In addition to making the process of adding new inventory into the system and tracking it as it sells easier, inventory software can also process the data that helps you make better predictions about your future inventory needs so you can order the right amount of stock moving forward. And if you find a product that’s compatible with the other software you use, it will be easy to link them so you don’t have to manually update your inventory software when your POS system registers a sale.
To identify the best inventory software for your needs, do some preliminary research into what’s out there. For some industries, you’ll find industry specific inventory software that’s especially well suited to the types of products and processes you use. Get a few quotes and compare the features different tools offer against your particular needs. Once your software is picked out, the way it functions can help shape the inventory process you develop.
5. Determine Your Inventory Process
Now it’s time to figure out the exact steps your staff should take:
- Every time inventory comes in and needs to be loaded into your system
- Every time a piece of inventory gets sold, damaged, or goes missing
- And each time you check the items in the storeroom against your list of inventory (which you should do periodically)
You need a consistent process laid out in writing for your staff to follow that keeps everyone on the same page and ensures that you catch errors and issues early on.
A survey of retailers found that 28% of inventory shrink – or the amount of inventory that gets lost somewhere between the retailer’s purchase and sale to the customer – is caused by administrative error. A solid system for checking and keeping close track of your inventory can help you prevent a good chunk of that.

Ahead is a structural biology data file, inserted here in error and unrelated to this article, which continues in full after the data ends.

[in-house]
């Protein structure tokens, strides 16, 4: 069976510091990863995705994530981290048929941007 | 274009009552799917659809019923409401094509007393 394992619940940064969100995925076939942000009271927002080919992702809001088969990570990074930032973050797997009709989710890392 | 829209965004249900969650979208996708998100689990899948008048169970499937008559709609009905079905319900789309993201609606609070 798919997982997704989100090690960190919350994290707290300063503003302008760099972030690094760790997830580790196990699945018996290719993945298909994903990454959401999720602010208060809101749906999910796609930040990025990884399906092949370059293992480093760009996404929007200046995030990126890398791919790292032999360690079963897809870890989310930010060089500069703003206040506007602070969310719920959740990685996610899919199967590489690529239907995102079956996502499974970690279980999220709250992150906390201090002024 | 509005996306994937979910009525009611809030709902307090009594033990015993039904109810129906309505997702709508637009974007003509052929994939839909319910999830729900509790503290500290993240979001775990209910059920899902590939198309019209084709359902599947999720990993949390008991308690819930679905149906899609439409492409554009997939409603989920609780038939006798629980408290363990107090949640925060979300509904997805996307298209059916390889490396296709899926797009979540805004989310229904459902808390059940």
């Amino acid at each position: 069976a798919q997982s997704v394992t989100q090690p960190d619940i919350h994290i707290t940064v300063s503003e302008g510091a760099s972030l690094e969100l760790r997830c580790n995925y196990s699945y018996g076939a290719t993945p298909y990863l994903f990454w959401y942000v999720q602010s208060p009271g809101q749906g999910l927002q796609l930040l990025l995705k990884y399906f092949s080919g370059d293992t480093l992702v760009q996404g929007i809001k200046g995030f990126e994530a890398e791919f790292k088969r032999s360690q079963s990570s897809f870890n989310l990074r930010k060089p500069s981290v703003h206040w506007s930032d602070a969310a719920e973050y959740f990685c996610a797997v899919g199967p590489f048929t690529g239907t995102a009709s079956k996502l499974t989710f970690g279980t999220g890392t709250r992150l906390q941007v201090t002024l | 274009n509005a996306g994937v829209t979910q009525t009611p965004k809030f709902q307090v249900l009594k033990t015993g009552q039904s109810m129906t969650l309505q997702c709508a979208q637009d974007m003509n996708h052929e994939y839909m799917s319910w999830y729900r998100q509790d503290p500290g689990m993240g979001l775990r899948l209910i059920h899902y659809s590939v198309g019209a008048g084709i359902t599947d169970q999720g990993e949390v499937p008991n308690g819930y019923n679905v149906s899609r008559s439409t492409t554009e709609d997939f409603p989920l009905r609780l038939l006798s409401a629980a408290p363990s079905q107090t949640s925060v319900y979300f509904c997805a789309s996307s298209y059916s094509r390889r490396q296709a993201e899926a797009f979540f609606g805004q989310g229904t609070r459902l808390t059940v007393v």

If your vendor sends an incomplete or erroneous order, you want your check-in process to be strong enough to catch it right away so you can correct the issue before the invoice is paid and the products are loaded into the storeroom. If a lot of your inventory is mysteriously going missing, then you need to figure out if there’s an administrative error behind it or if you have a staff member with sticky fingers. Your inventory process should help you reduce these types of issues, while making it easier to spot and manage them when they occur.
6. Analyze Your Process Periodically and Tweak for Improvements
The chances of developing a perfect inventory management process from day one are pretty much nonexistent. The longer you’re in business, the better you’ll be able to tweak the process based on the information you gain on how things actually work. Maybe you’ll realize a certain type of product is more popular than you expected and needs to be moved in order to be more accessible, or maybe you’ll realize you’re buying way too much of a product type that sells slowly.
Pay attention to what your staff and the data you’re collecting both tell you and check in on your process every so often – say once every 6 months – to look for ways to make it better.
As with many parts of running a business, setting up a business inventory process requires a certain amount of trial and error before you’ll come up with the system that works best for you and your staff. Take stock periodically of how well your system and software are working for you, so you can make an informed decision about any changes you consider.
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Kristen Hicks is an Austin-based freelance content writer and lifelong learner with an ongoing curiosity to learn new things. She uses that curiosity, combined with her experience as a freelance business owner, to write about subjects valuable to small business owners on the HostGator blog. You can find her on Twitter at @atxcopywriter.